U.S. Curling's All-Star Team?

By Greg Bates | Feb. 14, 2013, 6 p.m. (ET)
United States skip Debbie McCormick (C) releases the stone during the women's curling round robin game between Japan and the United States at the Vancouver 2010 Olympic Winter Games on Feb. 16, 2010.

Skip Debbie McCormick delivers as Nicole Joraanstad
and Natalie Nicholson sweep during the women's curling round
robin game against Denmark at the Vancouver 2010 Olympic
Winter Games.

GREEN BAY, Wis. -- A sixth-place finish at the USA Curling National Championships last year might have been the best thing that could have happened to Team Brown.

It was a wake-up call for Erika Brown and her teammates, Debbie McCormick, Ann Swisshelm and Jessica Schultz, who together have a combined six appearances in the Olympic Winter Games.

Since the uncharacteristic showing at the 2012 U.S. championships, the worst finish for any of the four members in their careers at nationals, the team became re-energized and extremely focused. It also made them more mentally tough, Swisshelm said. Now the team’s talent is finally starting to shine through.

“In hindsight it was probably a good thing. It was disappointing, but it’s still part of our journey and learning and it was our first year together,” said McCormick, who is the team’s vice skip and a three-time Olympian in 1998, 2002 and 2010. “Just because you’re great on paper doesn’t mean you’re going to be great right away. You still have to work on things, communication and team systems and so it’s really helped us work on those things.”

Team Brown — which is competing this week in the 2013 USA Curling National Championships presented by Brooms Up Curling Supplies in Green Bay, Wis. — has started this season strong, winning three events on the world curling tour.

The winning women’s team at nationals this week advances to the 2013 Women’s World Championships in March in Latvia and also qualifies for the 2014 U.S. Olympic Team Trials in November in Fargo, N.D. The second-place team at nationals also qualifies for the Trials.

The final four teams are skipped by Brown, Courtney George, Allison Pottinger and Alexandra Carlson.

On Friday, Universal Sports will air both the women’s bronze-medal game and the men’s playoff games live at 3 p.m. ET. On Saturday, the championship finals will be staged. NBC Sports Network will air the women’s gold-medal match at 10 a.m. ET followed by the men’s gold-medal final at 4 p.m. ET.

Making the 2014 U.S. Olympic Team Trials is very important but the end goal is qualifying for the Sochi 2014 Olympic Winter Games, which begin less than a year from now.

Team Brown formed last season after all four of the members had competed against one another for so many years. Brown and McCormick actually played together in the late 1980s and early ’90s, winning U.S. junior championships from 1991-94. McCormick also was an alternate for Schultz’s team that went to the world championships in 2012.The quartet united to become an all-star team of Olympians, having amassed a total of 19 national championships in their illustrious careers. However, the team members don’t consider themselves any different or better than the other curling teams they compete against.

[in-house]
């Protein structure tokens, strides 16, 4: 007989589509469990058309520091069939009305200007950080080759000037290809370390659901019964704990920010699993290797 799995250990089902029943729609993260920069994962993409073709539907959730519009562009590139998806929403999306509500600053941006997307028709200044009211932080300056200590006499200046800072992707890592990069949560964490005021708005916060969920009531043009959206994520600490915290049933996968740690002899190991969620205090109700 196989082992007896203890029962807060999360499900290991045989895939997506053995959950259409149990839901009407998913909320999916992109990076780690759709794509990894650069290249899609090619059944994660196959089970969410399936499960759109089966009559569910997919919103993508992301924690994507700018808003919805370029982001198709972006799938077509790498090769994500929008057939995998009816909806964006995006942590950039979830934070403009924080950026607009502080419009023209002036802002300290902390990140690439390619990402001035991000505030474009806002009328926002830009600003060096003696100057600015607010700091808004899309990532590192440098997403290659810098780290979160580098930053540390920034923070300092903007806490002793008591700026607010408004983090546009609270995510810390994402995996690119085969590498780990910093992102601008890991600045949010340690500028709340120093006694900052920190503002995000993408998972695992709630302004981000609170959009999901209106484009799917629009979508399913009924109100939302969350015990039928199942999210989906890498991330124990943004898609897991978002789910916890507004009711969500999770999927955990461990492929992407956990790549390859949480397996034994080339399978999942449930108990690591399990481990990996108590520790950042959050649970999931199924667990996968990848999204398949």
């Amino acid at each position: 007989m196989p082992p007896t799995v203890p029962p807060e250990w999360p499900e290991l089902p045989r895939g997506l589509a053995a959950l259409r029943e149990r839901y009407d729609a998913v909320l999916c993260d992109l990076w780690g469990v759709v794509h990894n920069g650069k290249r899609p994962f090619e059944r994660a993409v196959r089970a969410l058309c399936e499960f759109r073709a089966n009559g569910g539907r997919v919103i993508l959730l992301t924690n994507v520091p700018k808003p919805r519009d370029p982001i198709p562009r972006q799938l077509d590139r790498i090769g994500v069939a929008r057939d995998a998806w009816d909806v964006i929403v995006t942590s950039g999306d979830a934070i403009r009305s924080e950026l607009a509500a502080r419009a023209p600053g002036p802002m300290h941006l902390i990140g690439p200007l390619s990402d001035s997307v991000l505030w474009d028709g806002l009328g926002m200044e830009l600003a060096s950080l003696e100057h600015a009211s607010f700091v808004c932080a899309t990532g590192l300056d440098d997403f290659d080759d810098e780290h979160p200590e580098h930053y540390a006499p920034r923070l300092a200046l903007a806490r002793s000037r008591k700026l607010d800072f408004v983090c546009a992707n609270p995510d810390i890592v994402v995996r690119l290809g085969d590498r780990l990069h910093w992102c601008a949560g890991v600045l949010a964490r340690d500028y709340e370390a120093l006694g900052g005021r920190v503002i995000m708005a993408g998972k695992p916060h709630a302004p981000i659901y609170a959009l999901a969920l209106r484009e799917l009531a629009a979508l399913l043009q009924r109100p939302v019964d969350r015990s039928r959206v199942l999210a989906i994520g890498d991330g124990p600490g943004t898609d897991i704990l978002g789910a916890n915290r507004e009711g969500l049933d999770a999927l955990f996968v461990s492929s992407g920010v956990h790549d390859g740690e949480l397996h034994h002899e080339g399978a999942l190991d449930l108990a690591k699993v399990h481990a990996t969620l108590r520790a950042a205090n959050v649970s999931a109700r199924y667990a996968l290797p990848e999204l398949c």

Nicole Joraanstad (L) and Natalie Nicholson (R) sweep the ice for
a release by skip Debbie McCormick.

“I think the top teams out here are all made up of people who have been to the Olympics, been to the world championships, so I don’t put us in some sort of special category than that, but I think the dynamic of this team is pretty special,” said Brown, the team’s skip who competed in the Nagano 1998 Olympic Winter Games and also the ’88 Winter Games when curling was just a demonstration sport.
The team members really enjoy playing together since they all offer a wealth of experience and are like-minded athletes.
“It is so much fun to play on a team where you are not carrying someone around the ice,” said Swisshelm, the team’s first thrower, who is competing in her 19th consecutive national championships this week. “It is such a pleasure that we get to do our jobs, share the information and achieve results.”
Said McCormick: “I think we have a lot of laughs, and I think because of our experience, we can have those fun moments as well. I enjoy curling with these girls because it’s fun. If it wasn’t fun, I probably wouldn’t be on this team.”
The women have so much fun because they are confident in their abilities. They know their job and they are never second-guessed by a teammate.
“Everyone fits great into their roles,” Brown said. “The front-enders are great sweepers; the shot they’re throwing, they’re the best there is at them, and Deb can do anything. … There’s nothing I would change about the lineup, the people, about anything.”
According to Schultz, who competed in the Torino 2006 Olympic Winter Games and, at 28, is the youngest member on the team, all four of the members have an equal say with anything team related.
It’s a long road with the Winter Games in Sochi less than one year out, but Team Erika Brown is expecting to be there and expecting to do well.
“We expect a lot out of each other because we know we can be that great,” McCormick said. “We expect it and we want to do our job to the best of our ability.”

Story courtesy Red Line Editorial, Inc. Greg Bates is a freelance contributor for TeamUSA.org. This story was not subject to the approval of any National Governing Bodies.